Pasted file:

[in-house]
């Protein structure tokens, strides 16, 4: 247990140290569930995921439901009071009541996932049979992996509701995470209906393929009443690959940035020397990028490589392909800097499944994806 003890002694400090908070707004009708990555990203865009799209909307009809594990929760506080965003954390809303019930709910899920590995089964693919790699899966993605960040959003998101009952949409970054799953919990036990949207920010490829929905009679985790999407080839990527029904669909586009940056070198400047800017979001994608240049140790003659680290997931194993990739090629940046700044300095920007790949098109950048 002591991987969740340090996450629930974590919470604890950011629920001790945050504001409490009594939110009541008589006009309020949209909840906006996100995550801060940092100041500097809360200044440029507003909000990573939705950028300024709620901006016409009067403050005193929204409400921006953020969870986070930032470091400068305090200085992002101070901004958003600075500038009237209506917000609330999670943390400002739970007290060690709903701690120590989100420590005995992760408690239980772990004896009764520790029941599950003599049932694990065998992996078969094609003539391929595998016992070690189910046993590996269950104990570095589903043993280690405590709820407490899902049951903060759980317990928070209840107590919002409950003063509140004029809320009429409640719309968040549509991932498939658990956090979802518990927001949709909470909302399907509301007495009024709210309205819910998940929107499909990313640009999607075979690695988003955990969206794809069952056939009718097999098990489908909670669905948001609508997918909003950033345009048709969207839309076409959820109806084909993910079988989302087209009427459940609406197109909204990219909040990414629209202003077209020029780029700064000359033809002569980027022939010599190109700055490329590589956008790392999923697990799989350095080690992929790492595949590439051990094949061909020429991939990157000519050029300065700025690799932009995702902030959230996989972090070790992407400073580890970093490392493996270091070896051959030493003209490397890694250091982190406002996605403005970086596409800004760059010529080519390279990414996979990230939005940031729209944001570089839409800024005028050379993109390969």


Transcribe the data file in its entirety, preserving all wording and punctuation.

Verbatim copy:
[in-house]
């Protein structure tokens, strides 16, 4: 247990140290569930995921439901009071009541996932049979992996509701995470209906393929009443690959940035020397990028490589392909800097499944994806 003890002694400090908070707004009708990555990203865009799209909307009809594990929760506080965003954390809303019930709910899920590995089964693919790699899966993605960040959003998101009952949409970054799953919990036990949207920010490829929905009679985790999407080839990527029904669909586009940056070198400047800017979001994608240049140790003659680290997931194993990739090629940046700044300095920007790949098109950048 002591991987969740340090996450629930974590919470604890950011629920001790945050504001409490009594939110009541008589006009309020949209909840906006996100995550801060940092100041500097809360200044440029507003909000990573939705950028300024709620901006016409009067403050005193929204409400921006953020969870986070930032470091400068305090200085992002101070901004958003600075500038009237209506917000609330999670943390400002739970007290060690709903701690120590989100420590005995992760408690239980772990004896009764520790029941599950003599049932694990065998992996078969094609003539391929595998016992070690189910046993590996269950104990570095589903043993280690405590709820407490899902049951903060759980317990928070209840107590919002409950003063509140004029809320009429409640719309968040549509991932498939658990956090979802518990927001949709909470909302399907509301007495009024709210309205819910998940929107499909990313640009999607075979690695988003955990969206794809069952056939009718097999098990489908909670669905948001609508997918909003950033345009048709969207839309076409959820109806084909993910079988989302087209009427459940609406197109909204990219909040990414629209202003077209020029780029700064000359033809002569980027022939010599190109700055490329590589956008790392999923697990799989350095080690992929790492595949590439051990094949061909020429991939990157000519050029300065700025690799932009995702902030959230996989972090070790992407400073580890970093490392493996270091070896051959030493003209490397890694250091982190406002996605403005970086596409800004760059010529080519390279990414996979990230939005940031729209944001570089839409800024005028050379993109390969």